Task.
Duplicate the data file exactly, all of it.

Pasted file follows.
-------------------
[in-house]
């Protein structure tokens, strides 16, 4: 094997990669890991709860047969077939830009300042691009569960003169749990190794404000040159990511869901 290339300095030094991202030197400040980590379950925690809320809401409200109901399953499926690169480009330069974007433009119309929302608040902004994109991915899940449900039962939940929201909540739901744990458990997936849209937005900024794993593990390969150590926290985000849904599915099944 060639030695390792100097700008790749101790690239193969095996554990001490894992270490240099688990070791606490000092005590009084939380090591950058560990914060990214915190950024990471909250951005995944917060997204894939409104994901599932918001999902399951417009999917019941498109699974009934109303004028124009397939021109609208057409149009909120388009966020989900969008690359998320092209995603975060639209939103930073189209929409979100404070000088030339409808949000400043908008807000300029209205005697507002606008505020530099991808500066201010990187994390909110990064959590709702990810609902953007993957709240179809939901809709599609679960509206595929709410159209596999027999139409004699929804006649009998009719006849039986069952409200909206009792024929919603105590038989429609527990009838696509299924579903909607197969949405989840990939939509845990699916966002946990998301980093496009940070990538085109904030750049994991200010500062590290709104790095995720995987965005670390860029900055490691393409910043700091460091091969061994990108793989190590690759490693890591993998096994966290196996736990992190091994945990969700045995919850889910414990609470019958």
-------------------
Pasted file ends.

[in-house]
């Protein structure tokens, strides 16, 4: 094997990669890991709860047969077939830009300042691009569960003169749990190794404000040159990511869901 290339300095030094991202030197400040980590379950925690809320809401409200109901399953499926690169480009330069974007433009119309929302608040902004994109991915899940449900039962939940929201909540739901744990458990997936849209937005900024794993593990390969150590926290985000849904599915099944 060639030695390792100097700008790749101790690239193969095996554990001490894992270490240099688990070791606490000092005590009084939380090591950058560990914060990214915190950024990471909250951005995944917060997204894939409104994901599932918001999902399951417009999917019941498109699974009934109303004028124009397939021109609208057409149009909120388009966020989900969008690359998320092209995603975060639209939103930073189209929409979100404070000088030339409808949000400043908008807000300029209205005697507002606008505020530099991808500066201010990187994390909110990064959590709702990810609902953007993957709240179809939901809709599609679960509206595929709410159209596999027999139409004699929804006649009998009719006849039986069952409200909206009792024929919603105590038989429609527990009838696509299924579903909607197969949405989840990939939509845990699916966002946990998301980093496009940070990538085109904030750049994991200010500062590290709104790095995720995987965005670390860029900055490691393409910043700091460091091969061994990108793989190590690759490693890591993998096994966290196996736990992190091994945990969700045995919850889910414990609470019958």